Wednesday, November 26, 2014

Obscure Fasteners -- Exploding Rivets

When I was a boy, my dad's basement workshop had in it a big soldering iron. My dad told me that it was for installing exploding rivets. I don't recall him ever having given me a demonstration.

Anyway, he left me a small supply of the rivets.

(Those are 3/16" diameter x 3/8" long truss head rivets.)

Those are not what passes for 'exploding' rivets today -- hollow rivets that peel back broadly as they're clinched. The rivets pictured above have an actual explosive charge inside them. When the head of one of those rivets is heated by a soldering iron, the charge goes off and swells the rivet's shank, clinching the rivet. Here's a demonstration.

I scrounged up two aluminum brackets that already have 3/16" holes in them, and arranged them in the vise with a rivet in place.

It takes but a few seconds for the rivet to go off once a hot soldering iron is pressed against its head. There's quite a BANG, the explosive charge blows out the end of the rivet and swells the rivet's shank, like so.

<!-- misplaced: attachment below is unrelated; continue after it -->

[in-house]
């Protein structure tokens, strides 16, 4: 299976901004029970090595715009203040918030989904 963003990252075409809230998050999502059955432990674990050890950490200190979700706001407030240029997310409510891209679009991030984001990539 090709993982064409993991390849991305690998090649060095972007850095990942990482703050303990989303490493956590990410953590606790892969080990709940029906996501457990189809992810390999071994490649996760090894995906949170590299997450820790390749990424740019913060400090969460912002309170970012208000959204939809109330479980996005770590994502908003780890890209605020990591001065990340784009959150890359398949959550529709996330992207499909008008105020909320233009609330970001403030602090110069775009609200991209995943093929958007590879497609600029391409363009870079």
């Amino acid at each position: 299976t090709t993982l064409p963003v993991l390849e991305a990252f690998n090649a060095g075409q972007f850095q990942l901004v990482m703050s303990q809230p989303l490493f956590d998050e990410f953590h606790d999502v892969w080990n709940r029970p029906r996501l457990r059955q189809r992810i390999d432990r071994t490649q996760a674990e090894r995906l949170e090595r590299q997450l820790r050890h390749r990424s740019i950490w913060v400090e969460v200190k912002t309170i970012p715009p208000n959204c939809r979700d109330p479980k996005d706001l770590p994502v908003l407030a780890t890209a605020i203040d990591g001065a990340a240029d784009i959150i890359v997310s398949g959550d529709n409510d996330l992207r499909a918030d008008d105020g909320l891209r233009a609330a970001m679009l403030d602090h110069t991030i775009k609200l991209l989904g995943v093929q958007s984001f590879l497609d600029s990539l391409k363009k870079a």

The resulting join is quite secure.

I've googled 'exploding rivets', and all I come up with is the hollow peeling/folding types. These are way more fun, but some prissy safety agency probably outlawed them long ago. I'll have to make judicious use of the small supply that I have.

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  1. The rivets went off the market in 1971. Apparently they were used to assemble Airstream trailers... that would be quite a sight (and sound).

    1. Thanks for the additional information.

      I think it's a shame that the rivets are no longer available -- they're the neatest 'blind' fastener I've ever seen.

      As for safety, they're no more dangerous than Ramset fasteners, and those are still around. It's not as if the rivets hurl shrapnel; they don't. So long as one stays clear of the rivet's discharge path, there's no danger from them.